From School Library Journal
Grade 2-4–In this engaging entry in the series, Tomie is now in second grade, and the book's pivotal event is the bombing of Pearl Harbor. His parents help him to cope with the uncertainty by answering questions and remaining strong as a unified family. This sensitive account provides a child's-eye view of America in World War II not only in the text, but also in the grayscale illustrations, which depict the reactions of various characters and create a firm sense of time and place. Church, family, and friends are cornerstones in getting through troubled times, and this easy chapter book will offer some comfort and insight for today's children who cope with their own fears and uncertainties.–Linda M. Kenton, San Rafael Public Library, CA
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Gr. 2-4. DePaola picks up his autobiographical series right where his last title, Things Will Never Be the Same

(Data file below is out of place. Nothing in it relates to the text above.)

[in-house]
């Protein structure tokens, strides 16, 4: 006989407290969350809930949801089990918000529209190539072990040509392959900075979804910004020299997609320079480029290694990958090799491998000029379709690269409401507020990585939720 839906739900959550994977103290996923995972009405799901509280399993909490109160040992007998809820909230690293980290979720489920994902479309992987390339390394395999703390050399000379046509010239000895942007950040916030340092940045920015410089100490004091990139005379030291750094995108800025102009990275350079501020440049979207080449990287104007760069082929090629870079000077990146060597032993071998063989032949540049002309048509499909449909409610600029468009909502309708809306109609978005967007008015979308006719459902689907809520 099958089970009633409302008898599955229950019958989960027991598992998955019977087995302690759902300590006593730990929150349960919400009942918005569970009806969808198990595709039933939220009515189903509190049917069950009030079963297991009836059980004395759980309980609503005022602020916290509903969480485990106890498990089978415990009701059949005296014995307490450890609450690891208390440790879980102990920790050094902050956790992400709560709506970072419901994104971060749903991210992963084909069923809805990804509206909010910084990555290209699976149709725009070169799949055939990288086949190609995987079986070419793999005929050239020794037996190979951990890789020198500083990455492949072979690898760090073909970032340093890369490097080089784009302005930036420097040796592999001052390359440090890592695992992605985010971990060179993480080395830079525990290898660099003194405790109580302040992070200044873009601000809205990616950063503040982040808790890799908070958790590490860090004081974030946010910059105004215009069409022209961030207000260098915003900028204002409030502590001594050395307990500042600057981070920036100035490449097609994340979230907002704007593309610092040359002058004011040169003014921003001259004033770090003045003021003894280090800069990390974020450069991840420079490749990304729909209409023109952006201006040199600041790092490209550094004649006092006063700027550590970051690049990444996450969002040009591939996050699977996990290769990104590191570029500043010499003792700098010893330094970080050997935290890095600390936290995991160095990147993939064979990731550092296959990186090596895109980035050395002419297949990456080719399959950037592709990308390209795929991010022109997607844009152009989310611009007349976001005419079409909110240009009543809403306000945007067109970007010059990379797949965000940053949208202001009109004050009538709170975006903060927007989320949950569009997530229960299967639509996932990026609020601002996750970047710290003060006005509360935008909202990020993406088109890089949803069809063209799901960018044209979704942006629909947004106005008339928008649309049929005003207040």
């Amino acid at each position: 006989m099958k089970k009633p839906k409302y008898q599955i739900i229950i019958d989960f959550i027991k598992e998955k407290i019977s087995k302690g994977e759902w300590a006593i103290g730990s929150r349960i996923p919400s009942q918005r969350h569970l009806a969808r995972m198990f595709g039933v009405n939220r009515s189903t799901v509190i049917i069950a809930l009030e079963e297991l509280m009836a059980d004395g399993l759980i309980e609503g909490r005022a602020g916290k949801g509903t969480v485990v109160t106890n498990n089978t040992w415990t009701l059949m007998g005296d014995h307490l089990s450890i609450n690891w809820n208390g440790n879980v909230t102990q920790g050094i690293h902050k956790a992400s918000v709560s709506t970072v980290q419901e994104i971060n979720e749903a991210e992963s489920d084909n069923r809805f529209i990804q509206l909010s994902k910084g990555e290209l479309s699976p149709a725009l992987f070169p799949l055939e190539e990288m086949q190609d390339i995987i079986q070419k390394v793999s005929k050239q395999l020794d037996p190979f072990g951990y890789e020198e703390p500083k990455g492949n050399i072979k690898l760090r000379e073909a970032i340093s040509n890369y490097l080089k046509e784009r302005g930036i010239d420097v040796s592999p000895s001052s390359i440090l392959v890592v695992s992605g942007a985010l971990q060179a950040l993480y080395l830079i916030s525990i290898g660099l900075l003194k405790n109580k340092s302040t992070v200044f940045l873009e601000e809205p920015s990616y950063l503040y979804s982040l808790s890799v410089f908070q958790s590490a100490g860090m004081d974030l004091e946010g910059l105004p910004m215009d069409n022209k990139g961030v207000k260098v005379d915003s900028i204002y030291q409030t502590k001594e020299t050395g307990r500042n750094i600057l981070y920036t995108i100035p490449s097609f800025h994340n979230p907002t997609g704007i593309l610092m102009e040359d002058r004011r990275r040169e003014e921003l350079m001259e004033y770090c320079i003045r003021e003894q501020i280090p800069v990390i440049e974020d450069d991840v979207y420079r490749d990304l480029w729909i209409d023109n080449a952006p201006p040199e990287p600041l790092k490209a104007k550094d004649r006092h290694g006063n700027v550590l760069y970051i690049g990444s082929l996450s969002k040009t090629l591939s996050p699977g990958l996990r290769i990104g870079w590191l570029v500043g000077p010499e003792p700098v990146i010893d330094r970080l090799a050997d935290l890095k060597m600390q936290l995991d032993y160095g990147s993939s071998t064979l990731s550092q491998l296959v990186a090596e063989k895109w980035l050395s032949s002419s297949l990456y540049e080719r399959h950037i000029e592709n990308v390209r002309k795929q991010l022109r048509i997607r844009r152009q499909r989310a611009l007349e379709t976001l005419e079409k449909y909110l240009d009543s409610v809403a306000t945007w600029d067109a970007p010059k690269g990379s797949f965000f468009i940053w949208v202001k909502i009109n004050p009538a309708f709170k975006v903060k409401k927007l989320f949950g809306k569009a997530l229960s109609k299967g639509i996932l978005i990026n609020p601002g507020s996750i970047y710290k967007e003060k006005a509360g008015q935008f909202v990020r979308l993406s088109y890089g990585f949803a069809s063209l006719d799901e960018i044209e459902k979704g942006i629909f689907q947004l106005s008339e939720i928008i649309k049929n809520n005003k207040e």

left off: December, 7, 1941. Now in second grade, little Tomie describes the reactions to the Pearl Harbor bombings, first at home, then at church, and finally at school, where the children attend special assemblies and try to understand new concepts, such as air raids. What isn't explained fully at school, Tomie can ask about at home, and with his family's caring support, he is able to work through his fears about the war. Once again, the warm, childlike narration captures both the specifics of the time and universal experiences that will connect with most children. The shaded, black-and-white sketches on each page extend the story's small, revealing moments--stinky, wet wool mittens drying on the classroom radiator; Tomie snuggled into his grandfather's hug. Children won't recognize the war details, such as blackout curtains, but they'll see their own worries about today's conflicts and feel reassured about their safety, right along with Tomie. Gillian EngbergCopyright © American Library Association. All rights reserved